Wider format machines have niche applications such as printing point-of-purchase or signage. Because of their narrow marketability, expect values on even very new machines to fall as much as 50 percent during the first two years of operation even though the useful life of the machines may be 15 to 20 years. They also take longer to sell. Wide format machines are almost never auctioned but typically sell via private party. Discuss the appropriate timeframe for an orderly liquidation value with your appraiser to ensure the most realistic exit strategy.

Do keep in mind that componentry can add value. A perfecting press, which enables a machine to print on both sides of the paper at the same time, is desirable and an expectation of most buyers today. Coaters and drying systems, which can improve the quality of products and turnaround times, are other key options. Make sure equipment listings detail these important specifications.

Digital Printing Rapidly Advancing: The fastest evolving printing sector is digital. These versatile machines can cost effectively produce smaller runs, handle a wide variety of paper sizes, and print in increasingly higher resolution. But rapid technological advancements are also what make it riskier collateral for lenders. Traditional web-offset and sheet-fed presses may have a 15 to 20 year useful life, but digital machines depreciate faster and may have a useful life as short as five to eight years. Value falls steepest during the first year; a new digital piece of equipment could drop 35 to 50 percent the first year and an additional 25 to 50 percent the following year. This is a key consideration when thinking about the term of the loan. Equipment that may look very valuable at the onset can quickly become obsolete, which is why many digital printing machines are leased.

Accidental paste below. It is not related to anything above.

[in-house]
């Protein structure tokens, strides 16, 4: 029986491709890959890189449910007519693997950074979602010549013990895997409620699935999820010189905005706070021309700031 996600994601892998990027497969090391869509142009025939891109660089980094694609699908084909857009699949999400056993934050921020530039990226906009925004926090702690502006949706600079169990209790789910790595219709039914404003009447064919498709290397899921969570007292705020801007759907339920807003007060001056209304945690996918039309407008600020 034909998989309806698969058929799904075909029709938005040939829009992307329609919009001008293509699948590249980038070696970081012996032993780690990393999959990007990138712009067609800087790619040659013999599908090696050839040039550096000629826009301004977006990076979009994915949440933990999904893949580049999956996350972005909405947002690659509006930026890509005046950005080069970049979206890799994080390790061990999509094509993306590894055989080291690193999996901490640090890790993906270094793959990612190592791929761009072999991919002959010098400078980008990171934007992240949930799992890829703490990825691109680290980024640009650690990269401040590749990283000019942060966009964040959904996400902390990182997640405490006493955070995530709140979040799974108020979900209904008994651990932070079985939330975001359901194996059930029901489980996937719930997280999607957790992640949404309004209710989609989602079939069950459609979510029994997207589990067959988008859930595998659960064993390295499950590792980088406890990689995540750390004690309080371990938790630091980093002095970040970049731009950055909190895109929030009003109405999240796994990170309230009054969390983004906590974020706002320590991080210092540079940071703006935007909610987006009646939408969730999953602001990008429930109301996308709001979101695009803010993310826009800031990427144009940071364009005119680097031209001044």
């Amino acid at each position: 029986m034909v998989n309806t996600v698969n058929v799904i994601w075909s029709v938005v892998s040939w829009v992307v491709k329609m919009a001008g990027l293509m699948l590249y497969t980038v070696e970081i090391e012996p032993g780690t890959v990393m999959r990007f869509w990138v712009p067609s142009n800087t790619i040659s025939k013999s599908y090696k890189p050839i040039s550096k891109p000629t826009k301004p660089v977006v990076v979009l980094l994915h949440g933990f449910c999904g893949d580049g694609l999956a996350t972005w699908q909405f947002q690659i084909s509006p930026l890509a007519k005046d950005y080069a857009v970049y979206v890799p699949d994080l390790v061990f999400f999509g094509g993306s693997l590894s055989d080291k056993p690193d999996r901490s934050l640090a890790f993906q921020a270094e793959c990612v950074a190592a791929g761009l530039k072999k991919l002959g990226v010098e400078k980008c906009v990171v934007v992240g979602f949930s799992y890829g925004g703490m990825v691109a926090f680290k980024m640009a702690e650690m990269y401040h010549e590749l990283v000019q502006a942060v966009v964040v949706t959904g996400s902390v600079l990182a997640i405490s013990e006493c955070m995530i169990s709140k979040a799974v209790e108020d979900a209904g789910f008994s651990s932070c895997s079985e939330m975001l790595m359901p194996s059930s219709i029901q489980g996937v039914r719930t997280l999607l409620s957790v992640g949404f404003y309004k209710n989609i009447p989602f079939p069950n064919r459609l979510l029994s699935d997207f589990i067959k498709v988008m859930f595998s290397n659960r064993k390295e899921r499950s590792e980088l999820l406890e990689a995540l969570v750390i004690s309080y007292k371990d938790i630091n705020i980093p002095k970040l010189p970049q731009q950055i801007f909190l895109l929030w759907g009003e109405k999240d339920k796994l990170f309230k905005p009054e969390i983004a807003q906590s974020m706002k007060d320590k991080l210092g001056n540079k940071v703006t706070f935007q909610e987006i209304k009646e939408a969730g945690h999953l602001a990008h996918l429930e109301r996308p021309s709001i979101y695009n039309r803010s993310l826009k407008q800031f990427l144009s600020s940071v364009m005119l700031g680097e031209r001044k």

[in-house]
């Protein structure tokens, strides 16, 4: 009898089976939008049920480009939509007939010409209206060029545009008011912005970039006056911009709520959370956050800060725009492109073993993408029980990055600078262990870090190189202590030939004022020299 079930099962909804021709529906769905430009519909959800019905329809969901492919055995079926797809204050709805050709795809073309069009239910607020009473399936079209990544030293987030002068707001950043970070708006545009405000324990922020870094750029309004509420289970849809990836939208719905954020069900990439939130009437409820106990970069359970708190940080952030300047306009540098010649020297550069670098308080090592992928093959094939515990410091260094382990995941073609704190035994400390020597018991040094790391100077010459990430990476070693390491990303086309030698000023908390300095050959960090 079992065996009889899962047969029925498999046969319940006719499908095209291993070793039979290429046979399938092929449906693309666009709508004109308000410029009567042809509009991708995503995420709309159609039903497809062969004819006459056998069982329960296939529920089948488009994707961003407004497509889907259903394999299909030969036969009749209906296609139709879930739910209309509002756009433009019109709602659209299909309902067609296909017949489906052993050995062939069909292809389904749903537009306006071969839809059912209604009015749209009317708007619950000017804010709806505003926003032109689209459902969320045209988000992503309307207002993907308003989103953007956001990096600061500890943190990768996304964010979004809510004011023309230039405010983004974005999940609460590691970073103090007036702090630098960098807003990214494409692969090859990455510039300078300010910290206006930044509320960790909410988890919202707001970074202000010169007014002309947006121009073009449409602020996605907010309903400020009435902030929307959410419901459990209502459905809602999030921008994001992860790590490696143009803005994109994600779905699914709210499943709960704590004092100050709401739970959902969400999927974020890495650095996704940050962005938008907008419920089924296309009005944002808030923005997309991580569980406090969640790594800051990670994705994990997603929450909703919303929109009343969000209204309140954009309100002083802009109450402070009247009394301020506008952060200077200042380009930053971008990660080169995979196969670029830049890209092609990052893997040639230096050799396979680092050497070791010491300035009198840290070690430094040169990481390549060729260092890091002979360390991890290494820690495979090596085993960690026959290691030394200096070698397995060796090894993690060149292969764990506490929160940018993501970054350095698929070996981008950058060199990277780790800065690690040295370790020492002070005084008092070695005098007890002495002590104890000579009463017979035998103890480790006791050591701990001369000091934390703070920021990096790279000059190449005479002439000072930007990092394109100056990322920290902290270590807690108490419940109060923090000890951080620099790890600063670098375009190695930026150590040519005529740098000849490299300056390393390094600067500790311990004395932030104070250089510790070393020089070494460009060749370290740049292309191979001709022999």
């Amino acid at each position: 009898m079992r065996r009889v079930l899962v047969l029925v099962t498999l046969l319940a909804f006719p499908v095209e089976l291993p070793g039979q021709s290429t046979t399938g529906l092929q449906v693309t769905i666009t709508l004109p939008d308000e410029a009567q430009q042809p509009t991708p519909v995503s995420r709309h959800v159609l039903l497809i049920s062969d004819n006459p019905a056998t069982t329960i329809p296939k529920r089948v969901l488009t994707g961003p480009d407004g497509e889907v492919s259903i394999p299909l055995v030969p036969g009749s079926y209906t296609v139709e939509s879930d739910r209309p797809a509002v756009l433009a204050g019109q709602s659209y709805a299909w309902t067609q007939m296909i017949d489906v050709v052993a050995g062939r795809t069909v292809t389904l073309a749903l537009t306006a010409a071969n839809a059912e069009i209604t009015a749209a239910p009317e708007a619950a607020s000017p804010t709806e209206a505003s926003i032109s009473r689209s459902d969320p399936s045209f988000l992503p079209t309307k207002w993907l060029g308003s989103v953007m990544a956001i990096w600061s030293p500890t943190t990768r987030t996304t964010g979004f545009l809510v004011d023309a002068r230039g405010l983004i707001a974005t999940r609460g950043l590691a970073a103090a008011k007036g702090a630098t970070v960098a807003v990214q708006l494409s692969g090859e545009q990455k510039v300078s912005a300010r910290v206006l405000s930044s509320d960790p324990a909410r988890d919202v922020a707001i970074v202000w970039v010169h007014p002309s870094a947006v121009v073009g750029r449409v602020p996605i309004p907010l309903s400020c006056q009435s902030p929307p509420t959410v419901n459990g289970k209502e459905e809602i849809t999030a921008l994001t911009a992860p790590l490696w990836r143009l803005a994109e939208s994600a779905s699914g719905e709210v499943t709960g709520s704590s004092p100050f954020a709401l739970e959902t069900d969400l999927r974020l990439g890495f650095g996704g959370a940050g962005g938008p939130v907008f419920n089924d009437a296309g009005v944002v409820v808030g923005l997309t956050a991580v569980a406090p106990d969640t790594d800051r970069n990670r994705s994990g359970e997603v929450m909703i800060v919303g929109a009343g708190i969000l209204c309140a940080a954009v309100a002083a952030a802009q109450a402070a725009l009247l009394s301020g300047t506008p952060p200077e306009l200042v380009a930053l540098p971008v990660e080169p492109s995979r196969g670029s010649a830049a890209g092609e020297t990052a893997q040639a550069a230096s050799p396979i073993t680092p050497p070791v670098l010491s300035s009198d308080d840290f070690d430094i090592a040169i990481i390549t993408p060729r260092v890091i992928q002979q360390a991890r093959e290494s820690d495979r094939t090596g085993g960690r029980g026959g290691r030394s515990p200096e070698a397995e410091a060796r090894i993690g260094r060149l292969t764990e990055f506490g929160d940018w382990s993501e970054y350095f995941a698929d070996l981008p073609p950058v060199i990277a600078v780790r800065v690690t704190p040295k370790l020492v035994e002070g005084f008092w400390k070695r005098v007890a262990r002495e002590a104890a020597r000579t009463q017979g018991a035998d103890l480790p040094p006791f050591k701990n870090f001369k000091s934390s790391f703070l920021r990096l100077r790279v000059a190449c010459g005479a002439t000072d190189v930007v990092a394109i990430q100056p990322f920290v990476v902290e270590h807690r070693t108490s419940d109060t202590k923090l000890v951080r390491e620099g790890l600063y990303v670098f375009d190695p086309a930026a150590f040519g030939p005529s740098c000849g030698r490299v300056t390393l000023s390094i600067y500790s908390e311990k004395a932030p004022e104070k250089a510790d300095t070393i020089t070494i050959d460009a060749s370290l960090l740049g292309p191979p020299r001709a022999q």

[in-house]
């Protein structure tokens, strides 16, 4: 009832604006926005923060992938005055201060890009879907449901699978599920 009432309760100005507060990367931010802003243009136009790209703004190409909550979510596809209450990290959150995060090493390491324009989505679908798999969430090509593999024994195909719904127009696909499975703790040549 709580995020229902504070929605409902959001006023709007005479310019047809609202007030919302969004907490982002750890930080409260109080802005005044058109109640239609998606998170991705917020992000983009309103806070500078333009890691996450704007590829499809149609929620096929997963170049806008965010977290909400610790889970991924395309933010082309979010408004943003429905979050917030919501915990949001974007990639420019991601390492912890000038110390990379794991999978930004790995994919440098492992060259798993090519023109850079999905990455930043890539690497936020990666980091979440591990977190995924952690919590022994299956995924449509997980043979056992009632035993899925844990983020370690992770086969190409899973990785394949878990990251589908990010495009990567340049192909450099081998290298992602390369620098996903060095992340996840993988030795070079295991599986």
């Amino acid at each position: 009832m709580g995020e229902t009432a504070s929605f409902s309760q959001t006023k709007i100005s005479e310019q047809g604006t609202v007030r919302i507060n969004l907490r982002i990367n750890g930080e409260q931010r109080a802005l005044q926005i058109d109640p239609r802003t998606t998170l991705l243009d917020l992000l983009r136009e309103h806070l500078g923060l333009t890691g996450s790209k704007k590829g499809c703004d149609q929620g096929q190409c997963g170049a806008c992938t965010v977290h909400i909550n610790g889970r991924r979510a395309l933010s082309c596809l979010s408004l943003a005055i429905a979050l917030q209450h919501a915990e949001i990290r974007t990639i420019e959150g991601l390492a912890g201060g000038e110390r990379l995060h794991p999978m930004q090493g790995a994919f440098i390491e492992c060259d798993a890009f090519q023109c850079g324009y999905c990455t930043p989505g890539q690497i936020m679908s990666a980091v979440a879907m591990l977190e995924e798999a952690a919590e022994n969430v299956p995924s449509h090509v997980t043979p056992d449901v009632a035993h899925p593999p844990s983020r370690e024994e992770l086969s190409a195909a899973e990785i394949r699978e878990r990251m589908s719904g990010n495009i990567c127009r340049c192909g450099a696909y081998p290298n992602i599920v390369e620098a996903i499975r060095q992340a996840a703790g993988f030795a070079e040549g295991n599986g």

Another key consideration is the contracts that accompany the machine. Digital presses are sold with software agreements and often contracts for maintenance and consumables, and these can be difficult to transfer when the machine is sold. In most instances, buyers of used equipment have to set up new agreements and may have to pay additional fees to license software. These additional costs can be significant and create an incentive for buyers to purchase new. While there are no consistent rules for whether contracts can be sold with a used machine, the bottom line is that the manufacturer, not the seller, controls what is or isn’t transferable. Oftentimes, the manufacturer sets these prices much higher than the market is willing to pay in order to protect their product.

Value-added Services and Digital Services Increasing: Increasingly, traditional printers are transforming themselves into different business models to adapt to changes in media consumption. Digital publishing, the integration of mobile enhancements into print, and data analytics services are just a few of the ways printers are approaching their customers’ evolving challenges. The revenue generated from these added capabilities is driving growth for many in the industry, even more so than the expansion of the production floor in many cases. For businesses with well-developed service models, it may be worth considering evaluating the business’ value on an enterprise basis rather than valuing its components to ensure these streams are appropriately captured.